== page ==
HENDERSON, Nev. (KLAS) — Mathew Whetnall, 41, survived two tours in Afghanistan and an IED blast, but more than a decade after returning to civilian life, he is battling metastatic brain and lung cancer.
He blames burn pits, small trash-fueled fires spewing toxic chemicals, as the cause.
“Your concerns are the needs of the mission and not necessarily those aftereffects,” Whetnall, a husband and father of two young sons, said from his kitchen table. “I missed my first son being born. My time coming home was my first time to actually meet him for the first time.”
Whetnall enlisted at 26, serving eight years in active duty and later joining the Army Reserves. He deployed twice to Afghanistan: first from 2008 to 2009, where he served mainly in an office role as a forward observer, and then again from 2010 to 2011, where he saw combat.
“I wanted to do something to contribute,” he said. “I’m glad I did it. It gave me the maturity and the perspective I needed in life to kind of set myself where I wanted to be and where I wanted to be with my family. It gave me a lot of good experiences.”
But it also may have given him cancer.
Whetnall survived an IED blast during his second tour and suffered headaches as a result. But in March, after years of pain, it became too much to handle. A trip to the emergency room brought shocking news.
Scans showed golf ball-sized masses on the back of his brain and his lung. Doctors diagnosed him with Stage 4 cancer.
“Unfortunately, the evidence suggests that it’s probably my time in the service,” Whetnall said about the probable cause. Doctors later removed the mass on his brain but left the one on his lung, for now.
The safest and most efficient way to get rid of trash during war is to burn it, Whetnall shared. But those burning batteries, mortar rounds, fuel, even human waste, give off toxic fumes. Lethal smoke evidence shows it’s sickening America’s brave.
“It should not be a controversial issue,” said Dr. Anthony Szema, a clinical associate professor of medicine in the pulmonary and critical care division at Hofstra University. “It is perhaps because it is a financial issue.”
Szema testified before Congress earlier this year about his research, which found particles from burn pits in veterans’ lungs. He is one of the few doctors who will go on-the-record, putting burn pits and cancer together.
“If anybody is questioning whether there is stuff down the airways, at least in our samples from these patients, we’ve definitely seen that,” he said. “We found burn particles in the lungs of these soldiers. These are non-smokers, healthy enough to be deployed, but they go over there and get new onset respiratory symptoms.”
Szema equated what is happening to veterans from wars in the Middle East to that of Agent Orange in the Vietnam War and rescue workers at Ground Zero. Months of working on a burning mound of metal and toxic fumes led to cases of cancer among Sept. 11 first responders.
“I think there’s a failure for anybody that could be affected by this,” Whetnall said.
Just like those battles from a decade ago, there is no giving up here, but getting help from the federal government is proving to be a new kind of warfare, Whetnall said.
The Department of Veterans Affairs did not return repeated requests for comment.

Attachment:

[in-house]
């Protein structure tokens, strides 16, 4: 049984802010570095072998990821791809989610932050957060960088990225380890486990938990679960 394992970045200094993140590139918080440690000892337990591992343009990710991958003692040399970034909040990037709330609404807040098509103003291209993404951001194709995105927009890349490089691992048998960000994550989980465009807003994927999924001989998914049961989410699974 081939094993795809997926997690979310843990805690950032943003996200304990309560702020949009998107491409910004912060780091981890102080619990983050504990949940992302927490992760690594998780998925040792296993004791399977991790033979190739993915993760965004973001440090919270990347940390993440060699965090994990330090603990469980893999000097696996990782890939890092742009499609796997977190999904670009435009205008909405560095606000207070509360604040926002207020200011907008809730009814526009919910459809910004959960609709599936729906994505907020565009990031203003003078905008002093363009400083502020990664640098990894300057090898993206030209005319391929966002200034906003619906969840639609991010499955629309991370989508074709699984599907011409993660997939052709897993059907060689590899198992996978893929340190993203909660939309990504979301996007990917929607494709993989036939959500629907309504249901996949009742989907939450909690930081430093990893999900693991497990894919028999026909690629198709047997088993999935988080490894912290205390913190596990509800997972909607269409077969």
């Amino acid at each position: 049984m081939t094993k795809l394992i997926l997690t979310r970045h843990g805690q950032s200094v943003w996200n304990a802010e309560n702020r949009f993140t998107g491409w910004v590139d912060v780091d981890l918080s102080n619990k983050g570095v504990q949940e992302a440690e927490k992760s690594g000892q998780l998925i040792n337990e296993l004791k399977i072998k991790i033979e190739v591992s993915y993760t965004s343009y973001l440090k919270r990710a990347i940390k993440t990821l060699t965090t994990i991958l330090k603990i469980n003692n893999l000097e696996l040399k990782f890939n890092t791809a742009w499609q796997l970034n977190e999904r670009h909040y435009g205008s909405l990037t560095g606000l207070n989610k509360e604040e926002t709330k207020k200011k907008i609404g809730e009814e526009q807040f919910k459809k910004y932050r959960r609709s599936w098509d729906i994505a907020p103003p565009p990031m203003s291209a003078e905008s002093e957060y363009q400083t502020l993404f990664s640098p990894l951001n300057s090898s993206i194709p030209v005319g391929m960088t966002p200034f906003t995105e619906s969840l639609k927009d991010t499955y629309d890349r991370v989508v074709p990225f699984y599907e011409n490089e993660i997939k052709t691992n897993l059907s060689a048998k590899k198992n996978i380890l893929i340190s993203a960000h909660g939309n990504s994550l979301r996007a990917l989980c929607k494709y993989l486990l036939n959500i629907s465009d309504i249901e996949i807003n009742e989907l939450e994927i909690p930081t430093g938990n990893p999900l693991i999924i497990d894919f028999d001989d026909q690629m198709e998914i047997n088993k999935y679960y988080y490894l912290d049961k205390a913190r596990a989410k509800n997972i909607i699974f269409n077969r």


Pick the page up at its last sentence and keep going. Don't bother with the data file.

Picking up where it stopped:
The agency runs a registry for veterans who believe they have been adversely affected by burn pits, but it does not acknowledge a connection. The registry, which launched in 2014 and has hundreds of thousands of names, is to explore “potential health effects of airborne hazard exposures” and “provide information to help us better understand whether long-term health conditions may be related to these exposures,” the website reads.
A handout called “10 Things to Know: Airborne Hazards and Burn Pit Exposure,” provided through the department, describes the effects burn pits may have had on veterans.
“Many health conditions related to these hazards are temporary and should disappear after the exposure ends,” it said.
“I truly believe I can power through this,” Whetnall said from his home, which is now command center for this new conflict. “I’m young enough. I’m healthy enough. I’m certainly driven enough to go through this. I want to be here for my family.”
No doctor has to say Whetnall’s cancer is definitively linked to the burn pits, but he and countless other veterans are fighting for that acknowledgement.
Several bills are making their way through Congress to address the issue. Bipartisan legislation, introduced last month, would create a pathway for veterans exposed to burn pits to get VA benefits without having to show a “direct service connection,” according to Florida Republican Sen. Marco Rubio and New York Democratic Sen. Kirsten Gillibrand,
“The Presumptive Benefits for War Fighters Exposed to Burn Pits and Other Toxins Act would remove the ‘burden of proof’ from the veteran to provide enough evidence to establish a direct service connection between their health condition and exposure,” a joint news release said. “Rather, the veteran would only need to submit documentation that they received a campaign medal associated with the Global War on Terror or the Gulf War and they suffer from a qualifying health condition.”
More than 3 million veterans may have been exposed to burn pits, the senators said. More than 200,000 veterans have submitted their information into the burn pit registry.